Search for:

In brief

With the end of the Brexit transition period rapidly approaching, regulated firms must ensure that they are prepared to comply with their new obligations from 31 December 2020 when EU law ceases to have effect in the UK and the post-Brexit UK regulatory regime will instead apply.  The European Union (Withdrawal) Act 2018 (EUWA) will “onshore” into UK law existing EU legislation which has direct effect in the UK at the end of the transition period and preserve existing UK laws which implement EU obligations. As part of this onshoring process, some legislation and regulatory requirements have been amended so that they work in a UK-only context, which means that there will be some areas where the requirements on firms and other regulated persons have changed.

To help firms adapt to these new requirements, HM Treasury (HMT) has established the Temporary Transitional Power (TTP), which gives UK financial regulators – the Financial Conduct Authority (FCA), the Prudential Regulation Authority (PRA), and the Bank of England (BoE) – the power to make transitional provisions in relation to financial services legislation for a temporary period.

For EEA firms conducting business in the UK, the temporary permissions regimes will take effect when the Brexit transition period ends on 31 December 2020. They have been established to help these firms and investment funds continue their UK business with minimal disruption when the EEA passporting regime ends at the end of the transition period.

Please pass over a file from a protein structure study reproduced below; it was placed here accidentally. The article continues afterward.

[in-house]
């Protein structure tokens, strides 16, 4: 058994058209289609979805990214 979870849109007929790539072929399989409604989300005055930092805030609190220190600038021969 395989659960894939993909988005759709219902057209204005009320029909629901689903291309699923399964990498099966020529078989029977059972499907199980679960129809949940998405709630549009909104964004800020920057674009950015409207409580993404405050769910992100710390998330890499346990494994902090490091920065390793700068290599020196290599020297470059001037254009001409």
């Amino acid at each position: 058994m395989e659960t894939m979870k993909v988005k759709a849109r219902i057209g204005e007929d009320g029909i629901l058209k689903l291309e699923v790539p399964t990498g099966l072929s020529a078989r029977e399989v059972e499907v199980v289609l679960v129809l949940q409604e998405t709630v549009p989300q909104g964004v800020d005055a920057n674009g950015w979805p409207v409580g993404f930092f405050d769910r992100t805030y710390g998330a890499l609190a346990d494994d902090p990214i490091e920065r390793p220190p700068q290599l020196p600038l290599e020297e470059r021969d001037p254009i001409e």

This briefing sets out what firms need to know about the FCA intends to apply the TTP and the temporary permissions regimes – including key areas not subject to transitional arrangements, for which firms need to make preparations without delay. Note that transitional provisions and temporary permissions regimes established by the PRA and BoE are not covered by this briefing.

Click here to access the full alert.


Mark Simpson is a partner in the Financial Services & Regulatory Group in the London office where he practices in the areas of financial regulation, financial crime, and regulatory investigations. He is a member of the Firm's EMEA Financial Services & Insurance Steering Committee, as well as its Global Funds and FinTech Groups. He participates actively in industry bodies including the Alternative Investment Managers Association. He has authored a number of articles and other publications, most notably acting as a general editor of and contributor to the International Guide to Money Laundering Law and Practice, and A Practitioner's Guide to the Law and Regulation of Financial Crime.


Kimberly Everitt is a Knowledge Lawyer in Baker McKenzie London office.